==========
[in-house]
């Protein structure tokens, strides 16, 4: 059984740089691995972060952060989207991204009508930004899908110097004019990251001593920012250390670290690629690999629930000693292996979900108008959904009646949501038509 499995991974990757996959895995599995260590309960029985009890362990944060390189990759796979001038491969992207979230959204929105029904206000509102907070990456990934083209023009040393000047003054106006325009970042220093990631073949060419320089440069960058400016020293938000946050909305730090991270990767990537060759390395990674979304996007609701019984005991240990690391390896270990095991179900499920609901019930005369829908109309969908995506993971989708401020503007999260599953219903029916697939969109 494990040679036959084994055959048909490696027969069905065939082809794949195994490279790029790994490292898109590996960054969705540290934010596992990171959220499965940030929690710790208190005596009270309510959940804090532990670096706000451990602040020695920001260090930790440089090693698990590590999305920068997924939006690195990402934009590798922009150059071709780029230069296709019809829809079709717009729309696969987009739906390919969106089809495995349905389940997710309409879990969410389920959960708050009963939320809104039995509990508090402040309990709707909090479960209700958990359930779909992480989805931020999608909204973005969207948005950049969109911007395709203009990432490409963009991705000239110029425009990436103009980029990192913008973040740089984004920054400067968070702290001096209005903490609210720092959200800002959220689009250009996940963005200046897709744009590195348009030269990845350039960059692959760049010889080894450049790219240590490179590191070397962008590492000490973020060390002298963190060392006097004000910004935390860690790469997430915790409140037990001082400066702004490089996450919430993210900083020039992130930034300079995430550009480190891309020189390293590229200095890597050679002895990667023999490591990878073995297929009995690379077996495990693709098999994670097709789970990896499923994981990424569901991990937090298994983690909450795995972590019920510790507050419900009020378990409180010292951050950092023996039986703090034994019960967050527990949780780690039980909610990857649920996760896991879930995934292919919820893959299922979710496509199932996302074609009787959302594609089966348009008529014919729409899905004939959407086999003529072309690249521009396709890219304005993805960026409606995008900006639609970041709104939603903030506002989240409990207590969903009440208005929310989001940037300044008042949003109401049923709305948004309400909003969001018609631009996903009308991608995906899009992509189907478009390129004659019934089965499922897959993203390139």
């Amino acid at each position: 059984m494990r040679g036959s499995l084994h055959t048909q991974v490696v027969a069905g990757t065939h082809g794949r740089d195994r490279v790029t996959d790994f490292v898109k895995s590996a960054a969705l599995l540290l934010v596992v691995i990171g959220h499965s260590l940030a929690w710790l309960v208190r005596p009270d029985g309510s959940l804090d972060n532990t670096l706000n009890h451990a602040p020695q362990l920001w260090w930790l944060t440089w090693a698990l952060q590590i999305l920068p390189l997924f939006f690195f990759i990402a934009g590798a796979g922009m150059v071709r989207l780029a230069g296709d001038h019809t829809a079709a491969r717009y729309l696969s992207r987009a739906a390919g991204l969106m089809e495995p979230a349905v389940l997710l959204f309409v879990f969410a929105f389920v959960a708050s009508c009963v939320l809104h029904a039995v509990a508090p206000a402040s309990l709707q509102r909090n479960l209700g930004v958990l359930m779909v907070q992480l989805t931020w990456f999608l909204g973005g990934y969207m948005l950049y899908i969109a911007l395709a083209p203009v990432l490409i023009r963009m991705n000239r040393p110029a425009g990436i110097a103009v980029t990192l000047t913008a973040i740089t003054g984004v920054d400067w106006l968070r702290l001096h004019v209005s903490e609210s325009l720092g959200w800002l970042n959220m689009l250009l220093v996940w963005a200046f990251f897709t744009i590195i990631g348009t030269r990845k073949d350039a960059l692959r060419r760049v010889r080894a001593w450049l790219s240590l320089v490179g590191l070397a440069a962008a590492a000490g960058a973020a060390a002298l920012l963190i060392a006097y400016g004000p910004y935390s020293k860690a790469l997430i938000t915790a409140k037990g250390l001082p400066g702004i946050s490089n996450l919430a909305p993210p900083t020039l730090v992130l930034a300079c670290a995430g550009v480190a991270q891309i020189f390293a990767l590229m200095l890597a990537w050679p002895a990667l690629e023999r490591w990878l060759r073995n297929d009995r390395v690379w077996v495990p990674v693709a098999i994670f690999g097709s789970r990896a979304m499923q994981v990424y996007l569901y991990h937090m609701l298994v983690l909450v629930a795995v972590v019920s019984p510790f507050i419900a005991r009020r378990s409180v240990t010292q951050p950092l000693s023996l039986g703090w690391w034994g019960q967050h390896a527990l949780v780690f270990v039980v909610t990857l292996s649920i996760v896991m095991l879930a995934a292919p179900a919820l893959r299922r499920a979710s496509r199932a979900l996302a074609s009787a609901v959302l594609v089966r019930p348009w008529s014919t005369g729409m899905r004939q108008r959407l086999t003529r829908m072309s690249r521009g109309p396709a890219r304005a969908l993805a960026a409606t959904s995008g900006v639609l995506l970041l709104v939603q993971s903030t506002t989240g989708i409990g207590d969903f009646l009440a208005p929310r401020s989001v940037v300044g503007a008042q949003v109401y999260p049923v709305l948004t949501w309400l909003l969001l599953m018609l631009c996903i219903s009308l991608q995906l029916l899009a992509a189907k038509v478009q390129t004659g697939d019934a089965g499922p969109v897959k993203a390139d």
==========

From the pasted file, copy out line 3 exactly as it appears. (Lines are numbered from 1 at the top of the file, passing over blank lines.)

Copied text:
């Amino acid at each position: 059984m494990r040679g036959s499995l084994h055959t048909q991974v490696v027969a069905g990757t065939h082809g794949r740089d195994r490279v790029t996959d790994f490292v898109k895995s590996a960054a969705l599995l540290l934010v596992v691995i990171g959220h499965s260590l940030a929690w710790l309960v208190r005596p009270d029985g309510s959940l804090d972060n532990t670096l706000n009890h451990a602040p020695q362990l920001w260090w930790l944060t440089w090693a698990l952060q590590i999305l920068p390189l997924f939006f690195f990759i990402a934009g590798a796979g922009m150059v071709r989207l780029a230069g296709d001038h019809t829809a079709a491969r717009y729309l696969s992207r987009a739906a390919g991204l969106m089809e495995p979230a349905v389940l997710l959204f309409v879990f969410a929105f389920v959960a708050s009508c009963v939320l809104h029904a039995v509990a508090p206000a402040s309990l709707q509102r909090n479960l209700g930004v958990l359930m779909v907070q992480l989805t931020w990456f999608l909204g973005g990934y969207m948005l950049y899908i969109a911007l395709a083209p203009v990432l490409i023009r963009m991705n000239r040393p110029a425009g990436i110097a103009v980029t990192l000047t913008a973040i740089t003054g984004v920054d400067w106006l968070r702290l001096h004019v209005s903490e609210s325009l720092g959200w800002l970042n959220m689009l250009l220093v996940w963005a200046f990251f897709t744009i590195i990631g348009t030269r990845k073949d350039a960059l692959r060419r760049v010889r080894a001593w450049l790219s240590l320089v490179g590191l070397a440069a962008a590492a000490g960058a973020a060390a002298l920012l963190i060392a006097y400016g004000p910004y935390s020293k860690a790469l997430i938000t915790a409140k037990g250390l001082p400066g702004i946050s490089n996450l919430a909305p993210p900083t020039l730090v992130l930034a300079c670290a995430g550009v480190a991270q891309i020189f390293a990767l590229m200095l890597a990537w050679p002895a990667l690629e023999r490591w990878l060759r073995n297929d009995r390395v690379w077996v495990p990674v693709a098999i994670f690999g097709s789970r990896a979304m499923q994981v990424y996007l569901y991990h937090m609701l298994v983690l909450v629930a795995v972590v019920s019984p510790f507050i419900a005991r009020r378990s409180v240990t010292q951050p950092l000693s023996l039986g703090w690391w034994g019960q967050h390896a527990l949780v780690f270990v039980v909610t990857l292996s649920i996760v896991m095991l879930a995934a292919p179900a919820l893959r299922r499920a979710s496509r199932a979900l996302a074609s009787a609901v959302l594609v089966r019930p348009w008529s014919t005369g729409m899905r004939q108008r959407l086999t003529r829908m072309s690249r521009g109309p396709a890219r304005a969908l993805a960026a409606t959904s995008g900006v639609l995506l970041l709104v939603q993971s903030t506002t989240g989708i409990g207590d969903f009646l009440a208005p929310r401020s989001v940037v300044g503007a008042q949003v109401y999260p049923v709305l948004t949501w309400l909003l969001l599953m018609l631009c996903i219903s009308l991608q995906l029916l899009a992509a189907k038509v478009q390129t004659g697939d019934a089965g499922p969109v897959k993203a390139d």